This week we asked Joel Dullroy, the co-host of Radio Spätkauf, a few questions about his podcast site. Check out the interview below and don’t forget to visit their site to listen to some podcasts from Joel, Maisie and Andrew and their opinions about all things Berlin!
How and when did you come up with this?
Radio Spätkauf evovled out of regular conversations that I would have with Maisie, my co-host. We are both politically-engaged and informed individuals, and we would meet often for breakfast or coffee and chat away about local new issues. They were the kinds of conversations I didn’t have with many other Berliners, most of whom are busy enjoying their own existence, but without much knowledge about what was going in the city around them. As two people who can speak German, read newspapers and have an understanding of recent history, Maisie and I felt we had something to offer the city; our local knowledge.
We are both journalists, and had both been involved in radio before; I had two radio reports aired on the BBC, and Maisie used to work for the BBC’s flagship daily news program “Today.” The idea of creating our own radio-based news show about local Berlin politics and news issues, in English, flowed on as the logical confluence of all these factors.
I would like to help give my fellow international residents some understanding of the city around them, primarily for the purpose of not ruining it. Berlin is a liberal, affordable city for some historical reasons, but also because a lot of people fought very hard to make it that way. We owe those punks from the 90s a debt of thanks, but more than that we owe it to them, ourselves, and future Berliners to take up their fight and keep it going. If no one stands up and fights against rent increases, the city as we know it will disappear under a tide of high prices. Not understanding German isn’t an excuse; there’s a lot an individual can do without speaking the local language. It is up to us to get informed about city politics, to go out and demonstrate when necessary, to vote in elections if we can, to join campaigns and community groups. I hope Radio Spaetkauf helps to inform international people about what is going, so that they can get involved and help maintain the city as we know and love it.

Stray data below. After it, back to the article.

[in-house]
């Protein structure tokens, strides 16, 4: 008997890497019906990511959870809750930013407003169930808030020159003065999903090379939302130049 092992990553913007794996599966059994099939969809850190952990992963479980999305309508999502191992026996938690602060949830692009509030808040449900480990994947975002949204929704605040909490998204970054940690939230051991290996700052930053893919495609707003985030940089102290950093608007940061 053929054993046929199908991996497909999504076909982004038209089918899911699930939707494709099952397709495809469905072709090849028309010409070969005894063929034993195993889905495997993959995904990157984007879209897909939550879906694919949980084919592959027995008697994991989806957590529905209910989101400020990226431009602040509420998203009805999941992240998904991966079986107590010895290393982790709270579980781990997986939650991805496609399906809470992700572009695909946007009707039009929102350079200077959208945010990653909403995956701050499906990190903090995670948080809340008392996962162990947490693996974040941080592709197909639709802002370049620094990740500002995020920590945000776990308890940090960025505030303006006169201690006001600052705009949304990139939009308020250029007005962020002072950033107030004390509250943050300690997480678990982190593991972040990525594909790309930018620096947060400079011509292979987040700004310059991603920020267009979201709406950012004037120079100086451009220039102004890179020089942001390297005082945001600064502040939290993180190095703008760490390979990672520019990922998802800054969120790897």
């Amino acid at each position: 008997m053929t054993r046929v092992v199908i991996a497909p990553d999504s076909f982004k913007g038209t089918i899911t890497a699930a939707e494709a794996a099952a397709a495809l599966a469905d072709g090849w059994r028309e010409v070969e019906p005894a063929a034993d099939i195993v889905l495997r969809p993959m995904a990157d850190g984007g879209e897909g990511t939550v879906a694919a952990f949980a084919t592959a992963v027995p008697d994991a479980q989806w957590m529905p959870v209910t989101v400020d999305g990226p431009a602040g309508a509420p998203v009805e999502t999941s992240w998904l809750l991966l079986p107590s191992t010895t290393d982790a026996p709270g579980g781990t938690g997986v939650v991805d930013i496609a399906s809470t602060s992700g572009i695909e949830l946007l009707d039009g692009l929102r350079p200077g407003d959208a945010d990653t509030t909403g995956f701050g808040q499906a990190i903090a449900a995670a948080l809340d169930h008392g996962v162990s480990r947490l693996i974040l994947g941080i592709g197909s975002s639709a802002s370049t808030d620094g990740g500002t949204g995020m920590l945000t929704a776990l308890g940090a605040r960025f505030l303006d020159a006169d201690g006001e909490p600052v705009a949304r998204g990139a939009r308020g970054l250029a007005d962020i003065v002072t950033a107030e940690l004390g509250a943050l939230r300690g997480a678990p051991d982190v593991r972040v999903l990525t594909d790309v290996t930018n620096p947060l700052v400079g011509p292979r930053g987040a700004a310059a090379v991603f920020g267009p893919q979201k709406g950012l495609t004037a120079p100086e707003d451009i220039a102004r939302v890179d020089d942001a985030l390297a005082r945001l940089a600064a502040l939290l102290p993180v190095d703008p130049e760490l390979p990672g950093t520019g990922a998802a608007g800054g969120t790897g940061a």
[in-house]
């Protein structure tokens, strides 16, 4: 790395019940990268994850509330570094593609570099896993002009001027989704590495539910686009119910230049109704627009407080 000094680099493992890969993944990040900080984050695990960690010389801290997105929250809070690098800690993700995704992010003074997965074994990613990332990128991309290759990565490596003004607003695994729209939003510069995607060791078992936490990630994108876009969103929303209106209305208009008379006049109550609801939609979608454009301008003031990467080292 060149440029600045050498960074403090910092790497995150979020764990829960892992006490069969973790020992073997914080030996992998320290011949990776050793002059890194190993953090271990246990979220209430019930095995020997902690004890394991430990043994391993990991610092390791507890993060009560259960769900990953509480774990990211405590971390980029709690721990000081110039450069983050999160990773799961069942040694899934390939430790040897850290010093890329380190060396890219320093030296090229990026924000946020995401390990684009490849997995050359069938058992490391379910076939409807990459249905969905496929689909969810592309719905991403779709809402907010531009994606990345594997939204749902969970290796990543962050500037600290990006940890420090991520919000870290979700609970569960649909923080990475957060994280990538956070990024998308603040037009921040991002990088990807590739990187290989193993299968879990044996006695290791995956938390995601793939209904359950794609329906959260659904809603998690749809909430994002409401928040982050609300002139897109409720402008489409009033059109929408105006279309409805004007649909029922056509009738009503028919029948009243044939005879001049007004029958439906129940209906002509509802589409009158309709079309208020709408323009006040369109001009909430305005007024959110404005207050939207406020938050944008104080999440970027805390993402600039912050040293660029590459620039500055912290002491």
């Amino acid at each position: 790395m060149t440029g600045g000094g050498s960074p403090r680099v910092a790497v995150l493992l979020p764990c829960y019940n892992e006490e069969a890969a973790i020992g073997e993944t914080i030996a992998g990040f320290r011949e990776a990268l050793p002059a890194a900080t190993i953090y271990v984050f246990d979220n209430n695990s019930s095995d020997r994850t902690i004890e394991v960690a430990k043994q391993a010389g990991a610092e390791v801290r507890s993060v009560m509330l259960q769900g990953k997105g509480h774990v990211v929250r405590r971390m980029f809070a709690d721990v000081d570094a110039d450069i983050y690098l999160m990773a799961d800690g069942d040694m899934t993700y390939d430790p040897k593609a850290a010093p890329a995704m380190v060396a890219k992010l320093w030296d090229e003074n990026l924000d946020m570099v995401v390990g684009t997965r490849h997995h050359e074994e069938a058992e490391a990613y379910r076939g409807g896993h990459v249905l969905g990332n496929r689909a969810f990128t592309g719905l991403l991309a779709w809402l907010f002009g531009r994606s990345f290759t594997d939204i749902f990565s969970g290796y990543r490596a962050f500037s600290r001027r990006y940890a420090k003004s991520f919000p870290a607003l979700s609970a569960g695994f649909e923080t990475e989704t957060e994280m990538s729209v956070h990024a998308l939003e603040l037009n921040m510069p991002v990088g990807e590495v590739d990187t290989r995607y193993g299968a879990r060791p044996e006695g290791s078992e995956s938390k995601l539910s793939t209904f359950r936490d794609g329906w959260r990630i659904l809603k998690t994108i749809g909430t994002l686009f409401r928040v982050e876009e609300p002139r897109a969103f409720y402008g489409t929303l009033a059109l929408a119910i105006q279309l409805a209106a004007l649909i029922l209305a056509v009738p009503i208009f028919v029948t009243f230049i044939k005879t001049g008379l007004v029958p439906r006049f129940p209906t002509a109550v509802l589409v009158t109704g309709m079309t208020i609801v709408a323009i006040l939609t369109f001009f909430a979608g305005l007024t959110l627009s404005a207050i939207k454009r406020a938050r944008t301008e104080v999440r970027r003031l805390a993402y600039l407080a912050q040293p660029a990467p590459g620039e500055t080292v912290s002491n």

It will make them feel more at home here, and give them an understanding of how the city functions. We answer questions you might have had in your head for a while, like what’s going on with the U-Bahns, the airport, construction sites, nightclubs, or bike lanes? Why are certain prices going up, and what can we do about it? Having a local news and information program in your own language is a bit of a comfort blanket – it helps make you feel part of the city.
My favourite story was an interview I did with a typographer who has created a font called “U8.” It is a digital font based on the station signage on the U8 line. I went for an hour-long ride with him on the U8 as he told me stories about the history of the tunnels and stations. I love this kind of stuff, and hopefully others do too.